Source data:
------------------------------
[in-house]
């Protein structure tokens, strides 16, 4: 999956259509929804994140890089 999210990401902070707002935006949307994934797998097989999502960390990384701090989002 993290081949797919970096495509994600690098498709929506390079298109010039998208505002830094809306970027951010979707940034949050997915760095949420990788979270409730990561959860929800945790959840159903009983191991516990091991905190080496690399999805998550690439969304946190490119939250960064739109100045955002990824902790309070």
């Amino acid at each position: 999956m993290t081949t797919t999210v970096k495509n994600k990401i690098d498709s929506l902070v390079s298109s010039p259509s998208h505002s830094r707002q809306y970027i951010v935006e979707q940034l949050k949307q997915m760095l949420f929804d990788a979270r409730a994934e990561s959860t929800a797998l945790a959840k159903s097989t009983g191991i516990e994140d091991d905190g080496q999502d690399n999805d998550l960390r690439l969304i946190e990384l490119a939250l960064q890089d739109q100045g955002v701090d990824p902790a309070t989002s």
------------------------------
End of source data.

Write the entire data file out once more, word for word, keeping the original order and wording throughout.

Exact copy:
[in-house]
């Protein structure tokens, strides 16, 4: 999956259509929804994140890089 999210990401902070707002935006949307994934797998097989999502960390990384701090989002 993290081949797919970096495509994600690098498709929506390079298109010039998208505002830094809306970027951010979707940034949050997915760095949420990788979270409730990561959860929800945790959840159903009983191991516990091991905190080496690399999805998550690439969304946190490119939250960064739109100045955002990824902790309070």
């Amino acid at each position: 999956m993290t081949t797919t999210v970096k495509n994600k990401i690098d498709s929506l902070v390079s298109s010039p259509s998208h505002s830094r707002q809306y970027i951010v935006e979707q940034l949050k949307q997915m760095l949420f929804d990788a979270r409730a994934e990561s959860t929800a797998l945790a959840k159903s097989t009983g191991i516990e994140d091991d905190g080496q999502d690399n999805d998550l960390r690439l969304i946190e990384l490119a939250l960064q890089d739109q100045g955002v701090d990824p902790a309070t989002s």